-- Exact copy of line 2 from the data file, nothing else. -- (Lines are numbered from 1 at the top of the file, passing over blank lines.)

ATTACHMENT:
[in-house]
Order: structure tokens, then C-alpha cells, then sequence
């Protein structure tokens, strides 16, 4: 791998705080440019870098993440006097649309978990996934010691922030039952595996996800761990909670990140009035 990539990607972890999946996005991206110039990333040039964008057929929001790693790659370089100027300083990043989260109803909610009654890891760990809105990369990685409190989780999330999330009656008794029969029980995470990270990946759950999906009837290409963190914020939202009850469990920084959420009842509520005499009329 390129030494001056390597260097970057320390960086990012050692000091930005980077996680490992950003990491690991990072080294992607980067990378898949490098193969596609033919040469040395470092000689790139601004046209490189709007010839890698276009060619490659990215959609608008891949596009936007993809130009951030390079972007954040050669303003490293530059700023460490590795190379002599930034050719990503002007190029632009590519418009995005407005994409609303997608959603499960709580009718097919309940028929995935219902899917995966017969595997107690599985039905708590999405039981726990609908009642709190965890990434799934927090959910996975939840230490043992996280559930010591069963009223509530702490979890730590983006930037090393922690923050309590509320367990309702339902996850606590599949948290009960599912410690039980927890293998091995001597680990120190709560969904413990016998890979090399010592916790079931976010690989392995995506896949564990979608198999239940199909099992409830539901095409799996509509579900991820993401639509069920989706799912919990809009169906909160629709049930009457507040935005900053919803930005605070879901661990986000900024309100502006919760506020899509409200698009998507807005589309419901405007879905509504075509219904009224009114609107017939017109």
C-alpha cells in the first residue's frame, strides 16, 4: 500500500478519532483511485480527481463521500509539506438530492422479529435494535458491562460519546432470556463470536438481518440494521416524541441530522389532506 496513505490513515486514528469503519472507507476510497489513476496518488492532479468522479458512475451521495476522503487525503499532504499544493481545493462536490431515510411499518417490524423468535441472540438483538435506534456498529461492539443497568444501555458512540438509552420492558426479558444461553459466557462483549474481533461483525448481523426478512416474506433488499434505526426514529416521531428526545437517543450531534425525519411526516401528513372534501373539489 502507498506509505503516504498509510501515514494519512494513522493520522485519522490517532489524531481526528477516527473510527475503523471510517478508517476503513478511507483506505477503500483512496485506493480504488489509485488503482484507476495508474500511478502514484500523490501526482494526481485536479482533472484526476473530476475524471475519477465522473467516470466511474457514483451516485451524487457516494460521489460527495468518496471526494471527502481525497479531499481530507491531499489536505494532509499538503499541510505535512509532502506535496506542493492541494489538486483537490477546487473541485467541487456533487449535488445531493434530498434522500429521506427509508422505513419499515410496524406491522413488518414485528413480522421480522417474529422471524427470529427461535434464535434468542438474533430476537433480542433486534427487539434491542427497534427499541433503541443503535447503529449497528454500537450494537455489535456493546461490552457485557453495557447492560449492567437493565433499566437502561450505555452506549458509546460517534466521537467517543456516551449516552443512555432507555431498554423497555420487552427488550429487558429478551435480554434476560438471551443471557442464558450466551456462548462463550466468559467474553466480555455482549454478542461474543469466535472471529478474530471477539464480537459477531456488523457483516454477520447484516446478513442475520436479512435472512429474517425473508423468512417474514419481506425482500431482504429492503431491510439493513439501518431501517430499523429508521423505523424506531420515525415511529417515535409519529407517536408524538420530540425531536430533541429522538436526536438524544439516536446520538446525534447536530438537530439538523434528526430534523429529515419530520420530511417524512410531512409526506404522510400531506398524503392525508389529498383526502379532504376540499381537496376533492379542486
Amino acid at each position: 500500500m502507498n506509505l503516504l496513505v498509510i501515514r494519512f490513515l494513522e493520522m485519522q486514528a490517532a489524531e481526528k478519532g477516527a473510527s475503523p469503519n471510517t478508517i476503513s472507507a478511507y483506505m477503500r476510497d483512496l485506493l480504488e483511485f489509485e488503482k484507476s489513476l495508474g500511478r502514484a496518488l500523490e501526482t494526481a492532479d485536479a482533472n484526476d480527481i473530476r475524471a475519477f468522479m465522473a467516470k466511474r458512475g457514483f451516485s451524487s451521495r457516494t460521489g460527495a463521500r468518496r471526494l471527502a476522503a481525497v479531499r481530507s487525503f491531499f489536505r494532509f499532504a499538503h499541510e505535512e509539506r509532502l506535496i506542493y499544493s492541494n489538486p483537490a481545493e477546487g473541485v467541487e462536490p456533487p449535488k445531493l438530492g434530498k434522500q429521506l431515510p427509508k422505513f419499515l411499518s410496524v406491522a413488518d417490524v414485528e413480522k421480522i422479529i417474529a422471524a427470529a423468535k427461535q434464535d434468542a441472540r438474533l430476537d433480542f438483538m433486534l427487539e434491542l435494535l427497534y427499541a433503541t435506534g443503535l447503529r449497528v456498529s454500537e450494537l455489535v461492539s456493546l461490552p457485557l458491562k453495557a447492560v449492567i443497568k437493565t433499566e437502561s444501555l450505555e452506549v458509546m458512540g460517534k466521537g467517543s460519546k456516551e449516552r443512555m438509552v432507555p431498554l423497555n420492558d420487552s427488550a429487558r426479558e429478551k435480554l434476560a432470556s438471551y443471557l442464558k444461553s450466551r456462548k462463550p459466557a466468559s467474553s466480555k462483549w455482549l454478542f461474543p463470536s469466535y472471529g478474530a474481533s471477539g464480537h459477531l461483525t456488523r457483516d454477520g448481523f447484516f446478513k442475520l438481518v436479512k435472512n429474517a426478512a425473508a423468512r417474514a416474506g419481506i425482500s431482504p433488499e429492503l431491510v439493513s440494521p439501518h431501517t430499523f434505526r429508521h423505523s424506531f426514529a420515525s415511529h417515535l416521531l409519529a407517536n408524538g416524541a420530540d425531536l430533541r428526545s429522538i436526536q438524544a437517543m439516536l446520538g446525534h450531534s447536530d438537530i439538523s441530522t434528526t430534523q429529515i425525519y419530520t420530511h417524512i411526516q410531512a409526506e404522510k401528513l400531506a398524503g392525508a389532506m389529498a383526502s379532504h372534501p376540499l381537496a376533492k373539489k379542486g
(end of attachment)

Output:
Order: structure tokens, then C-alpha cells, then sequence